“By far this is my biggest achievement. Has to be on top of the pile”, said an exuberant Virat Kohli at the press conference held shortly after the historic Border-Gavaskar Trophy victory in 2019. The victory was on the back of quite dispiriting, yet justifiable series losses against South Africa and England away from home. The defeats weren’t like the usual ones of 2011 wherein there was no sense of grit or valour on display, sparing the few displays by the cricketing thespian named Rahul Dravid in England or the fiery and young Virat in Adelaide, but these losses were subject to those decisive sessions ond days where there was everything to be played for, only for them to turn the tide against our way.
Come 2021, a whole new amalgammation of protocol and the sport which we truly. A completely repackaged team, with some senior stalwarts, along with consistent performers in either the domestic circuit or the team’s low-key Mjolnir, called India-A, headed by an relative unknown yet sharp figure, Shitanshu Kotak. The word which has been going around with this team’s plethora of players (which has becoming quite irksome offlately), is ‘bench-strength’, courtesy of which the team was able to launch a massive offensive against Australia, inspite of losing key-figures in the series held earlier this year. But does it truly solve most of the problems that persist in the squad at this point of time, probably not.
In the World Test Championship Finals, it was clearly visible to the naked eye that there were things clearly not in place unfortunately, from the likes of Pujara and Rahane giving away their wickets, especially to delivery directed to the places where there are flaws in their armoury, this added to the pressure to the batsmen, which was a diminuendo in the batting. Cheteshwar Pujara, an usually reliable and a force in the team hasn’t made, if I may quote Mr.Gavaskar, the ‘daddy hundreds’ since the past 30 innings which seems to be a worrying sign for the man who has saved the nation at times from the blemishes. Since the start of the year, Pujara has scored just 364 runs across 12 innings @ 30.33 , with a best of 77 against Australia at the SCG. Strike rates and Pujara do not go hand-in-hand but it does leave the one at the other end will the responsibility of rotating strike, leading to false shots and some times, loss of a wicket at, for instance, at the cusp of lunch or at the stroke of tea.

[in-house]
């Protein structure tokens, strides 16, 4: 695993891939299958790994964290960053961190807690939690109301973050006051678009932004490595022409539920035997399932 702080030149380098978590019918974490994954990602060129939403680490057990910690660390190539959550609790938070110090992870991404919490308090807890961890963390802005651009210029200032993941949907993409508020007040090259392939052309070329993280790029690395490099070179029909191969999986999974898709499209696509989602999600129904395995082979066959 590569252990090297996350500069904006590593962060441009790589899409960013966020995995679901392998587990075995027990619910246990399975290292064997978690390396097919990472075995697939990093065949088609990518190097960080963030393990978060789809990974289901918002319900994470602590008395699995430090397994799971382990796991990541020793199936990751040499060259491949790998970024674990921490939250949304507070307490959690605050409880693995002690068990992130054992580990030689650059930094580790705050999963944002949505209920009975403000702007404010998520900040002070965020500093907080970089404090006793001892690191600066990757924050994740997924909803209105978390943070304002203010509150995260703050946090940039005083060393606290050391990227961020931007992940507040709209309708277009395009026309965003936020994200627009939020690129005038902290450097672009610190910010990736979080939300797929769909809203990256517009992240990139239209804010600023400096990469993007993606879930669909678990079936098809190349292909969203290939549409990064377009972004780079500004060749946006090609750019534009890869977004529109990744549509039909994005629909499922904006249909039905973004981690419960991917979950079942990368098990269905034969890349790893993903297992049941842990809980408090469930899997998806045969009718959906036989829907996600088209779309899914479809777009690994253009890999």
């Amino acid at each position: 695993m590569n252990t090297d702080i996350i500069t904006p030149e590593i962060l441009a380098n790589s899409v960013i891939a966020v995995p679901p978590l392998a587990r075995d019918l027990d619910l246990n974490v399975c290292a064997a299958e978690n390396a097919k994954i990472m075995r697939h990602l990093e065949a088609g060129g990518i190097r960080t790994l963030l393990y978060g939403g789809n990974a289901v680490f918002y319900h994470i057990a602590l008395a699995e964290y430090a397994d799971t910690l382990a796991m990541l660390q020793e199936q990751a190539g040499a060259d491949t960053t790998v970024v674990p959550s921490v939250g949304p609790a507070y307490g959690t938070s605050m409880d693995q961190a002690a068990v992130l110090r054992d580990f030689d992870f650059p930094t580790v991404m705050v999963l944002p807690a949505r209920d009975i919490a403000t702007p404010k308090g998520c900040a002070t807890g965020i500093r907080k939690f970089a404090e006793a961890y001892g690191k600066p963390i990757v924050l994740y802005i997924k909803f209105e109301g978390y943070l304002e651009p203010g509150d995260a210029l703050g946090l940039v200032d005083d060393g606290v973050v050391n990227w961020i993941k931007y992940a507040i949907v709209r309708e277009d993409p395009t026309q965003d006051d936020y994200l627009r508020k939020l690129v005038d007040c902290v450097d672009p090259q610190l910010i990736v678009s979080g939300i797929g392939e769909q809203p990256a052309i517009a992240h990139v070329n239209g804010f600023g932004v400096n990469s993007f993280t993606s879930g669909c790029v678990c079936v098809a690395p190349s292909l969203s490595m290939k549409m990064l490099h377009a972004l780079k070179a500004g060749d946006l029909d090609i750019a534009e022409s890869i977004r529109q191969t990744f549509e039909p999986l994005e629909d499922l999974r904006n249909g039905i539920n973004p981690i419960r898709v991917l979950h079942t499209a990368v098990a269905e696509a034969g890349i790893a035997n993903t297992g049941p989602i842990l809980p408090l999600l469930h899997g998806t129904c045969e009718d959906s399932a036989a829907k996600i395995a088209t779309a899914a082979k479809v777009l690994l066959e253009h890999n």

At the time of writing, Mayank Agarwal has officially been ruled out of the 1st test against England due to concussion, this means that India are in search of an second opener, who shall play alongside Rohit Sharma. KL Rahul, who had, with all due respect, awful series against England and Australia in 2018 will likely open tomorrow. Personally, every fan would hope of a Virat-esque comeback from the Karnataka batsmen and looking at his form in the practice matches, one shouldn’t be surprised of a comeback if it happens.
Ajinkya Rahane, once our standout batsmen in the SENA countries, has gotten time and time again when the team has expected him to stay put, especially in a dire situation against the mighty Kiwis. Sparring the tempo setting hundred in Melbourne, which in a couple of years will become a heroic folklore, there isn’t much to make a case for the vice-captain. It would be a make-or-break series for the Mumbai batsmen, as all eyes would be on him to put up some runs on board.
The piece on Indian bowlers and the allrounders comes up soon, happy reading till then…..